A television series called “Orange is the New Black” deals with life inside a women’s prison. The show’s title, of course, refers to how orange jumpsuits worn by female inmates are the new fashion standard supplanting black, the perennial favorite.
Judging by some recent events, another appropriate name for a TV program could be “White Collars are the New Orange OR Black.” That’s because certain upper-echelon white-collar criminals seem to be favored to the point they don’t even have to worry about prison at all.
There are many examples of this, most notably the Wall Street CEOs who caused the 2008 financial catastrophe. Their actions drove the global economy to near-oblivion and caused millions of Americans to lose their homes along with other untold miseries still being felt today.
Strangely, none of those who led any of the large firms that played a role in the crisis have ever been prosecuted, much less spent even a day in prison — thus prompting the “too big to jail” terminology.
A more recent case involves former Virginia Gov. Bob McDonnell, who last January was sentenced to two years of active time after his conviction on federal corruption charges in September 2014 following the usual trial lasting weeks and weeks. His wife also was found guilty in the case that stemmed from gifts the McDonnells received from a businessman.
They accepted more than $177,000 in money and luxury goods from that individual seeking to use the governor’s office to have a supplement made by his company registered as a pharmaceutical product with the Food and Drug Administration.
The McDonnells were duly convicted in a court of law and sentenced to active time. However — just like the Wall Street robber-barons — neither of the pair has spent a single day in prison. The first Virginia governor to be indicted or convicted of a felony and Mrs. McDonnell have been allowed to remain free on bond while their appeals are heard.
Since they have been found guilty, these crybabies should just accept their punishment. Yet I fear they somehow will have their convictions overturned and end up pulling no time at all.
Such situations reinforce the notion there are two sets of rules, one for us regular Americans and another for people of position and power who commit white-collar crimes.
I remember when I once covered Superior Court sessions in Dobson. Superior Court tended to be the end of the line where the final judgment was handed down. When that day came, people sentenced to active time were immediately taken to jail — no passing go or collecting $200.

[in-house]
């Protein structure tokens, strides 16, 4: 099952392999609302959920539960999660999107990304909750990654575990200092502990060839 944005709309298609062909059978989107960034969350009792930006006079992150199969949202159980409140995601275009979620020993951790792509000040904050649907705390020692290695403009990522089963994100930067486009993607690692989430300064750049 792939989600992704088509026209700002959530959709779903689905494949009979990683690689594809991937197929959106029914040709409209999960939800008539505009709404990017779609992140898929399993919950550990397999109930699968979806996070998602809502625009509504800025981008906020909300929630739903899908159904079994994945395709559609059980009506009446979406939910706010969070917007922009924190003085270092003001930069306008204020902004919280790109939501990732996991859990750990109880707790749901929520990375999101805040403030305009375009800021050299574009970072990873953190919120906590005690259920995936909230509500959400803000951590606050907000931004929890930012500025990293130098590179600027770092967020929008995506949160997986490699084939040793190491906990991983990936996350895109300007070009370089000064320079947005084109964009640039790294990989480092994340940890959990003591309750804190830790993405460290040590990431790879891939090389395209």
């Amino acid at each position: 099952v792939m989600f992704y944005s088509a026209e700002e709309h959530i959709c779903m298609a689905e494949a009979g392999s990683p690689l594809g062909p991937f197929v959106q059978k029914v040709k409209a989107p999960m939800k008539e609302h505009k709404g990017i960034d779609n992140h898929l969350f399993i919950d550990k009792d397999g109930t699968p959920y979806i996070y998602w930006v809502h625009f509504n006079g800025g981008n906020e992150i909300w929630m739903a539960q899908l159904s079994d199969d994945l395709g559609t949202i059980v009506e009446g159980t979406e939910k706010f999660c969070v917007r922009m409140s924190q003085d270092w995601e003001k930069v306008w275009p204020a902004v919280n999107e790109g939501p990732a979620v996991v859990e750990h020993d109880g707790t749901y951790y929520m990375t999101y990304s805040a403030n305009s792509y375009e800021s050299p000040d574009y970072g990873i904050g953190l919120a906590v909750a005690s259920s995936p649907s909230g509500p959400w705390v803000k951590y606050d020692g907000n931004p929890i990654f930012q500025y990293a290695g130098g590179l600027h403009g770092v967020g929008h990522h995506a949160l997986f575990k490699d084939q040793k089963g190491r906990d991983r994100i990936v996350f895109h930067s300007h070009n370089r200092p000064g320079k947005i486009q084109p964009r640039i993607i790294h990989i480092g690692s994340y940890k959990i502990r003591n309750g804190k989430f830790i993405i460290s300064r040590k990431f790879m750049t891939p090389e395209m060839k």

Many is the time I have sat in court and witnessed the sad occasion of a convicted person hugging his crying mother or wife before being led out of the courtroom and into the North Carolina prison system.
Yes, the Joe Schmoes do have the right to appeal their cases, but the difference between them and people such as the Virginia governor and his wife is that the Schmoes must remain behind bars during the appeals process.
Where’s the fairness here?
Even Kenneth Lay, the founder of Enron Corp., a company embroiled in a notorious financial scandal in the early 2000s, was allowed to remain free while awaiting sentencing after being convicted on multiple counts of fraud and conspiracy. Lay died of coronary artery disease in 2006 before reporting to prison.
Now there is talk of presidential candidate Hillary Clinton possibly being indicted for her alleged mishandling of classified information in her email system while she was secretary of state.
It is my guess, however, that even if all the recent hot air translates into actual charges against Mrs. Clinton, she likely will never be tried or convicted, which means much time and money resources would be wasted by investigators and prosecutors.
One also can rightfully suspect that prosecutorial efforts might be half-hearted in some cases, simply to make the public think serious attempts are being mounted to bring the high and mighty to justice.
But if corrupt government and other officials end up not having to pay for their crimes in terms of being deprived of their freedom through incarceration, what’s the use? Why go through a protracted legal fight butting heads with high-priced defense teams?
Prosecutors might just as well copy what happened with the Wall Street scandal and charge no one at all.
Tom Joyce is a staff writer for The Mount Airy News. He may be reached at 336-415-4693.